€35m plan for 1,000 new jobs at Trinity Wharf
County Council Chief Executive Tom Enright has revealed ambitious plans for a €35 million development of the iconic Trinity Wharf site.
The county council, which recently bought the site from NAMA for €800,000, a 10th of its value a decade ago, is planning to establish a high-quality business park there, creating at least 1,000 new jobs, a 'modest' hotel, restaurants, cafes, pubs, residential units, a public park and possibly a marina.
The project will be a 'less dense' and more jobs friendly version of the development than the Celtic Tiger project that years ago had been planned for the 10-acre brownfield site by business magnate Derry McPhilips, but which never came to fruition.
Read more here: Original plan for the wharf was a child of the Celtic Tiger
Mr Enright said the council project will be the biggest of its kind ever in Wexford and will raise the bar in terms of employment. The development will be delivered through a public-private partnership arrangement and the council had already had initial discussions with a number of potential investors and the IDA.
'If we do this right, we will have significant interest in it, in terms of companies and investors,' said Mr Enright, adding that improving roads infrastructure, such as the Enniscorthy Bypass, contracted the distance between Dublin, where the cost of office space is rapidly rising, and Wexford, which already had many things to attract new firms, but needed centrally-located, 'key ready' developments.
'We need to get the look, the feel and the environment right.'
He said that while the Trinity Wharf development would be the flagship project for Wexford, there were also plans in the pipeline for major developments in the other three county towns, although he did not reveal any details.
Mr Enright said there was a need in the town to create a environment to attract major investment and high value companies from Dublin and further afield, and the creation of a large-scale clustered corporate office space at Trinity Wharf would fulfil their requirements.
He said a lot of the buildings built for businesses around Wexford were isolated, whereas what was needed was a high-quality cluster development, close to and accessible from the town.
An example of how this will work is that Trinity Wharf will be connected to the existing Quays, which are due to get a €2 million revamp and will be more connected to main street Wexford, via a new boardwalk.
The 'modest, high quality hotel' for the wharf development would be some way down the line and only when there is additional demand for hotel bed nights in the town.
'We're very much planning for the future.
'The main purpose of the site is to deliver a proper, quality business park for the town,' said Mr Enright, who since taking up his position in Wexford in 2014 has expressed the need for such a large-scale corporate, clustered office space.
He described Trinity Wharf as an iconic site in a wonderful location and said he had received some very positive reactions from potential investors who had 'walked it'.
'We want to create an environment in which people want to be,' said Mr Enright. It will not be cluttered with cars. It will have some parking, although most cars will be accommodated outside the main site itself.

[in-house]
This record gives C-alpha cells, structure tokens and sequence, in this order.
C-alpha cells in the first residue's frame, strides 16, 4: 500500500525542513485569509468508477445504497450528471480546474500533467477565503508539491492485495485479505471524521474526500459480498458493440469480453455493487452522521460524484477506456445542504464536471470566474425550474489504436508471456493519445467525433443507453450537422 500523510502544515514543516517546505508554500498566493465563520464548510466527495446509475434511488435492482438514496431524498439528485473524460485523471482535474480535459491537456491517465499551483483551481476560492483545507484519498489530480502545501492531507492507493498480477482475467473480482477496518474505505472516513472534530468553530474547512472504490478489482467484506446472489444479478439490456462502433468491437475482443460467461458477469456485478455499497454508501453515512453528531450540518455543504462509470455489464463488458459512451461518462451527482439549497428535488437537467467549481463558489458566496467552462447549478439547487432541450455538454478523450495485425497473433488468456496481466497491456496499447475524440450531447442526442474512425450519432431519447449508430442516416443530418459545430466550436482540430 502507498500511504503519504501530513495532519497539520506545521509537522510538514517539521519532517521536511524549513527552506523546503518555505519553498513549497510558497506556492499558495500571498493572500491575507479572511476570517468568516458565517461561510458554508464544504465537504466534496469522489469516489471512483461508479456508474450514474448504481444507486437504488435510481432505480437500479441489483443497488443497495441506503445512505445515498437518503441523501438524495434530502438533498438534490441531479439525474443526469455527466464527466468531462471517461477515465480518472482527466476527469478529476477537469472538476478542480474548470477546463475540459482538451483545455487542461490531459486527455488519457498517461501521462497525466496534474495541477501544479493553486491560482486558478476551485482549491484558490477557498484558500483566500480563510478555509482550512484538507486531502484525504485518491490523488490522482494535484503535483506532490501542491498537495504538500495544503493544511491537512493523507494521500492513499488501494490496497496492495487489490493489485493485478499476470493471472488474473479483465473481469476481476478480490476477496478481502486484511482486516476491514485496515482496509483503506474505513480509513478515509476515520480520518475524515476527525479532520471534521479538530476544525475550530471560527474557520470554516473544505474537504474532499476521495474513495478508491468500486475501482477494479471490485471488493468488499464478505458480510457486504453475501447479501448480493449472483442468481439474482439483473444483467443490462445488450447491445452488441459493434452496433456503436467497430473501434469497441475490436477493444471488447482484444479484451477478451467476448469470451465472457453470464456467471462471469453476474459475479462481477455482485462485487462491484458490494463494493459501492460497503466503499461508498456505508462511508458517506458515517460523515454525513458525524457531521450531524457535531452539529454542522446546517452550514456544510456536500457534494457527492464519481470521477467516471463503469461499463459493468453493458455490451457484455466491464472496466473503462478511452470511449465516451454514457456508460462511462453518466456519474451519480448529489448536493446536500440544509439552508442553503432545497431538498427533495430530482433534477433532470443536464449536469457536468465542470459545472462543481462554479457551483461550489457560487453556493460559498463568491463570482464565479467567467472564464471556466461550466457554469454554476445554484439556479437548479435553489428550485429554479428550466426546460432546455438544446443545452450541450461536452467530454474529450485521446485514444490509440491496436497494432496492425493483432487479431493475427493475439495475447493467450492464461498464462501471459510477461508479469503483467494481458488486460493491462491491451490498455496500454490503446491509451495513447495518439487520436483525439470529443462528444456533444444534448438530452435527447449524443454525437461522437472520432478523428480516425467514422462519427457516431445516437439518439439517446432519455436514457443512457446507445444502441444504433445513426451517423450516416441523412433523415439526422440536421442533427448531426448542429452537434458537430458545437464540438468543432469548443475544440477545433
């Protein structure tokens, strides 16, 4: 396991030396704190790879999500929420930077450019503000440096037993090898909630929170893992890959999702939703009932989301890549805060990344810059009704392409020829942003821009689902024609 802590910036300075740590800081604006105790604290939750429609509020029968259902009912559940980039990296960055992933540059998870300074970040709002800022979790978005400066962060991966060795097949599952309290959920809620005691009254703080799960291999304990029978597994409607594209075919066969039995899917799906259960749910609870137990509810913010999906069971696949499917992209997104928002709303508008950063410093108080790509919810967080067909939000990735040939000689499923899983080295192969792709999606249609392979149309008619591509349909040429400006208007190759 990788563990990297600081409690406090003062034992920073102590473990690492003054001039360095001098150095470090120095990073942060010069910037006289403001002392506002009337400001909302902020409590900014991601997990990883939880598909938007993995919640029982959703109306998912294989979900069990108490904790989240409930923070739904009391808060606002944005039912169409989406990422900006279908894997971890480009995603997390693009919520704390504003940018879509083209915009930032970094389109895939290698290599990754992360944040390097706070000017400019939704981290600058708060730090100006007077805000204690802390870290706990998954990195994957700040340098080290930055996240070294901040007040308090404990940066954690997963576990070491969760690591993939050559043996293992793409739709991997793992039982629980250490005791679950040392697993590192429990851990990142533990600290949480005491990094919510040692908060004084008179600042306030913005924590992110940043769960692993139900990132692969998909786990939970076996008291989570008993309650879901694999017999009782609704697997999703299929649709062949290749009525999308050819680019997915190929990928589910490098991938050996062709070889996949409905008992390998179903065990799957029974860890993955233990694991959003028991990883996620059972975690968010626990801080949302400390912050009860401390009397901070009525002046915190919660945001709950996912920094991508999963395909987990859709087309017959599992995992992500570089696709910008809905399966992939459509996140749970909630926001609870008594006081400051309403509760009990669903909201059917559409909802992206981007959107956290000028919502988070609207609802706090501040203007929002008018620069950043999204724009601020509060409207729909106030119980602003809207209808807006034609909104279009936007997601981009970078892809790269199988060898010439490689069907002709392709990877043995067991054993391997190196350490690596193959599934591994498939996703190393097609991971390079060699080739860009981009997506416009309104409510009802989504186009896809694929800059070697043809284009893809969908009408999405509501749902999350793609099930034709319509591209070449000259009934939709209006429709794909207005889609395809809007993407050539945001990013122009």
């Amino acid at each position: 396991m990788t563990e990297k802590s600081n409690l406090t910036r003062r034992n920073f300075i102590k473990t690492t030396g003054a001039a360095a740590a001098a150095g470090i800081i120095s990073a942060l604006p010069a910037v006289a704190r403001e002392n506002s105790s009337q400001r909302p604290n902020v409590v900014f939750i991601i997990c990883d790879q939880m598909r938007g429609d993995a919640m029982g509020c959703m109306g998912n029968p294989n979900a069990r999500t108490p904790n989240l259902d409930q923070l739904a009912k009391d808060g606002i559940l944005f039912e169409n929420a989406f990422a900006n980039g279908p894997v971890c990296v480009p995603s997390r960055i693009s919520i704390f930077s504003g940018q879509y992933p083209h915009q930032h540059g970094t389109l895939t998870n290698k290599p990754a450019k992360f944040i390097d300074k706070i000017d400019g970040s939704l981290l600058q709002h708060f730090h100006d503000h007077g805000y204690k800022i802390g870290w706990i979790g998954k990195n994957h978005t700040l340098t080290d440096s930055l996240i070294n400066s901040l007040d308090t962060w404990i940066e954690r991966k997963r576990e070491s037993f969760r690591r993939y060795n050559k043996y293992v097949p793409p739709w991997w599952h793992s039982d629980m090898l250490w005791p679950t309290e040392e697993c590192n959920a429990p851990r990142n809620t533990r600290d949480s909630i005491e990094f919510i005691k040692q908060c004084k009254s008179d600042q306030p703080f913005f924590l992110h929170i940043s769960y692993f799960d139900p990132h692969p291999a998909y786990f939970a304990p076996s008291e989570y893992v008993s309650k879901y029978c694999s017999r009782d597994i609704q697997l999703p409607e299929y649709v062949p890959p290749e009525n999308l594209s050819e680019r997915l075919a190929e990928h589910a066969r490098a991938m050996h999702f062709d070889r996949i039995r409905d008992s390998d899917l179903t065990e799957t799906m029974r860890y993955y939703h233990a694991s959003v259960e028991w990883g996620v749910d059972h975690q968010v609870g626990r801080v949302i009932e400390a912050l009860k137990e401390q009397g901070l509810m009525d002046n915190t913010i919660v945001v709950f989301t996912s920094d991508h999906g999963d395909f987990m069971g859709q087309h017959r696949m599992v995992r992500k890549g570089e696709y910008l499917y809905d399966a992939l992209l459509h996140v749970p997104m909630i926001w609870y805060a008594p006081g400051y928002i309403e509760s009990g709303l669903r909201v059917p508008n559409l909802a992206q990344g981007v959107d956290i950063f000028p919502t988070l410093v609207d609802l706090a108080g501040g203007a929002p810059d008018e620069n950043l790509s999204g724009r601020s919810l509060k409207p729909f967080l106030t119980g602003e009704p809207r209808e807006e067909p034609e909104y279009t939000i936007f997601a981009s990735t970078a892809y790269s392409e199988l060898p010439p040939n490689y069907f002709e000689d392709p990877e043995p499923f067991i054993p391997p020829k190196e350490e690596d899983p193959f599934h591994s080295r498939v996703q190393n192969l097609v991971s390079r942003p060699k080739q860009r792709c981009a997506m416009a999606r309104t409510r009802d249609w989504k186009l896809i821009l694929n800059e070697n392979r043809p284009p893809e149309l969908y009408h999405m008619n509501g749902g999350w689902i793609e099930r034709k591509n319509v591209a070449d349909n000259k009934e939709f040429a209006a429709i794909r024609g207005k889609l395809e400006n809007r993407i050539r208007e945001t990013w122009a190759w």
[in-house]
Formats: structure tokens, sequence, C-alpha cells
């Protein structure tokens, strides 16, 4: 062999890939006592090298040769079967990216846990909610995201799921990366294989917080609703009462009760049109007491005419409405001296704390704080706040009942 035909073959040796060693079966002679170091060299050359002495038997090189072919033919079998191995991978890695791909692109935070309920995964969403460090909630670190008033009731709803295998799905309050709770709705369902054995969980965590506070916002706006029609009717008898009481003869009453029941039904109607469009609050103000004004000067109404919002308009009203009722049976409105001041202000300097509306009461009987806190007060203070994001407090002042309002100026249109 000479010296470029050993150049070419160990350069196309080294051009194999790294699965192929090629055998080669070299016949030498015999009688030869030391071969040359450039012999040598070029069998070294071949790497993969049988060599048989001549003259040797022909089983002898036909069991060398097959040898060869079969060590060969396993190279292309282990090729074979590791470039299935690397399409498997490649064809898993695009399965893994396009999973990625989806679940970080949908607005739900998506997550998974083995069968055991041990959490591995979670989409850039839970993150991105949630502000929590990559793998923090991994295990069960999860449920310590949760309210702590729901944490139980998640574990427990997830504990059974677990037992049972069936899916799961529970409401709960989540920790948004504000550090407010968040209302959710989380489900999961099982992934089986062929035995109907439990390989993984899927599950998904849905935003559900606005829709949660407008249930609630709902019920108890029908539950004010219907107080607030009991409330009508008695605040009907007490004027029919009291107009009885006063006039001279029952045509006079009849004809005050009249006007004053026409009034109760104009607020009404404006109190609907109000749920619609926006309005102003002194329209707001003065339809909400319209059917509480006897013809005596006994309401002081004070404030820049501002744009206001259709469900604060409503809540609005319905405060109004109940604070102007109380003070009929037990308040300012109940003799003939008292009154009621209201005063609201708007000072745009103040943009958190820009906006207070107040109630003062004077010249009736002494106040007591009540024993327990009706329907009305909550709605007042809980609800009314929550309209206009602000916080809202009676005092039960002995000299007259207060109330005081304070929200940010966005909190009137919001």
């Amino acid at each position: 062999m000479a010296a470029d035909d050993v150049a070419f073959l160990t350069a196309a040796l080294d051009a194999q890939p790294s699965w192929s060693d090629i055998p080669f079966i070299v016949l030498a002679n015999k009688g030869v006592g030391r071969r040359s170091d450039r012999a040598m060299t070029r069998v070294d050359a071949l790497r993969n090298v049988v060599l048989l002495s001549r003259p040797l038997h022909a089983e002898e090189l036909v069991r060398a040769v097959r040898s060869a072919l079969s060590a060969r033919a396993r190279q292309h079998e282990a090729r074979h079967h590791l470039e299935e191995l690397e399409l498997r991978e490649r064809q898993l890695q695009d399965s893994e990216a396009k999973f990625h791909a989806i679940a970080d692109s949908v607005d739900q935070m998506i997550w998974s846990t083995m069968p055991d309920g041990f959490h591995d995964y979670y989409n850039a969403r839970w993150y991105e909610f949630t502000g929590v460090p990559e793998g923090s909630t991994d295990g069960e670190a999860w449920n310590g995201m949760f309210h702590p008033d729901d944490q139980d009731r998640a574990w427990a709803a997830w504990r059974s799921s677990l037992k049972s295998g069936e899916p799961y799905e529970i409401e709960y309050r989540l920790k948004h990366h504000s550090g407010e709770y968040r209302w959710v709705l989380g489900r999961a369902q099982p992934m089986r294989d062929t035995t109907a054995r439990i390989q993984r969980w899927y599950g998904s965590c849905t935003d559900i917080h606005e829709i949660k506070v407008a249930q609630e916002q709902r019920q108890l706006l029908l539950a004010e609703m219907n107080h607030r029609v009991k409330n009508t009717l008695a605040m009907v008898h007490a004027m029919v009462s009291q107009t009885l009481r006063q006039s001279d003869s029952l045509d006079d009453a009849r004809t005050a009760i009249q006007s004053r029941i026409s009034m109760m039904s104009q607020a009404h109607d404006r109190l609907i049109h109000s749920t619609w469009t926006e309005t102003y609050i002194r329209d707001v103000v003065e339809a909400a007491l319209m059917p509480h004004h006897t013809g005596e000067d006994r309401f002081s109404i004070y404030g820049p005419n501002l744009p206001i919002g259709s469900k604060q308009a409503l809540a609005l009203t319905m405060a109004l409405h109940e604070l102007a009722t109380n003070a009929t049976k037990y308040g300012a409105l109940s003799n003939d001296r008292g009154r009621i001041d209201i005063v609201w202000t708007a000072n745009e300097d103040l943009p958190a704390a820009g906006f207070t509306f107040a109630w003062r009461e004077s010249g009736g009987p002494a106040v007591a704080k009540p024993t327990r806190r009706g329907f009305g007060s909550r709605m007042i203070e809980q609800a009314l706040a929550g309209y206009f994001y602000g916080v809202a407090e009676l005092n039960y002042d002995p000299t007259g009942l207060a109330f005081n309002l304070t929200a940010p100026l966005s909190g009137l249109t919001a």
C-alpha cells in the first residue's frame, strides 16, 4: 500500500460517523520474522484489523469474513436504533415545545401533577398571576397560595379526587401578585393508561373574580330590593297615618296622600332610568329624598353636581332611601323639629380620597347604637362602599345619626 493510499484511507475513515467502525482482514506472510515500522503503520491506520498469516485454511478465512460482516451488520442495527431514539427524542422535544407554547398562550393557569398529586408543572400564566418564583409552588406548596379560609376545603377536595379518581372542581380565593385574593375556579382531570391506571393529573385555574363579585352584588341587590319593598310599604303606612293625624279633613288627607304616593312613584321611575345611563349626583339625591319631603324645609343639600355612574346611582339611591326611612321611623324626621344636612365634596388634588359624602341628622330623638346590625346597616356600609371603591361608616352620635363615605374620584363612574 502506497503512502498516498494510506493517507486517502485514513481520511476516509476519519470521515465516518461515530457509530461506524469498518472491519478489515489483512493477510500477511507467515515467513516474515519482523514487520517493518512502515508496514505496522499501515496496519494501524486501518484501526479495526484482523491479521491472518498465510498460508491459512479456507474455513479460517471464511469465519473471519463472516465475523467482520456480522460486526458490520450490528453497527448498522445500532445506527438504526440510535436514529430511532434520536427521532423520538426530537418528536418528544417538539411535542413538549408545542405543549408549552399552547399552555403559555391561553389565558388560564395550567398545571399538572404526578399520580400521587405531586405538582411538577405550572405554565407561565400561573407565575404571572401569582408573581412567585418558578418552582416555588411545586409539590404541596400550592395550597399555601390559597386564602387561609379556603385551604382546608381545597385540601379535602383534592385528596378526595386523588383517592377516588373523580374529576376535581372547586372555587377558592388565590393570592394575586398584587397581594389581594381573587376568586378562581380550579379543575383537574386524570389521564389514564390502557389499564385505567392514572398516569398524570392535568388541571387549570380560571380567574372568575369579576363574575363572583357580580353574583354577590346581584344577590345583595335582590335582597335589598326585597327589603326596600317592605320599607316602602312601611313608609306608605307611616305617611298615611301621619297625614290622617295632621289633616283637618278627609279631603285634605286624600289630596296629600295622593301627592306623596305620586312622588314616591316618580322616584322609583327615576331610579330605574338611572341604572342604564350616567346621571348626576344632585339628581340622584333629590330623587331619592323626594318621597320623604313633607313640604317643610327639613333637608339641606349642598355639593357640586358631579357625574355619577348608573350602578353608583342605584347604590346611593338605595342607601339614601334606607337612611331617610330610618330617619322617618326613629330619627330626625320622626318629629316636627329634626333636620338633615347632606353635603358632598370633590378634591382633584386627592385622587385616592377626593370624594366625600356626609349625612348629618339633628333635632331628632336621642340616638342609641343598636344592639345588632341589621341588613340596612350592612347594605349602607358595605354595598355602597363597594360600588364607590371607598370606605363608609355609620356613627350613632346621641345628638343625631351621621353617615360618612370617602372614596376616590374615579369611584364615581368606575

Mr Enright said there were a number of companies that were planning to expand and while there was currently nowhere for them to go, the site would be perfect for them. It would attract internationally0traded service companies with their high value, well-paid jobs, with those involved in the insurance industry or financial services, considered a particularly good fit.
'What were doing is the master plan for the site with roads, car parking, and other infrastructure and will be seeking expressions of interest from the private sector who will be offered guaranteed lease rates over time,' said Mr Enright who said he thought the project could be under way towards the end of the year.
'We hope to be starting the main elements of the site within 18 months to two years. Once the master plan has been agreed we will seek expressions of interest from the private sector.
'We will have to be very careful.. we're not in the business of relocating companies.. there have to be additional jobs coming in that will bring more investment, more spending..'
'More often than not, companies are under time pressure to establish their presence quickly and get up and running. They require readily available, attractive, cost-effective, large-scale modern office facilities and Trinity Wharf will meet of of those criteria,' said Mr Enright.
Read more here: Trinity Wharf plan a 'game changer'
He said the construction sector would also benefit from the scheme, with 200-plus construction workers being required.
He said the 1,000-plus 'office' jobs that will be created at Trinity Wharf was achievable over the next few years.
'If you look at the South East Action Plan for Jobs, there will be 25,000 jobs created in the South East over the next five years and we should be getting a significant proportion of them in Wexford.. I am very confident that we will get 1,000 additional jobs here.'
Talking about the social aspect of Trinity Wharf, Mr Enright said it needed to be a place that was available to the public to use.
'It's not going to be gated where people will be excluded.'
Road access across the Wexford- to Rosslare railway line is likely to be a level crossing rather than across a bridge that had been planned as part of the previous scheme.
The council is shortly to appoint consultants to prepare the overall masterplan.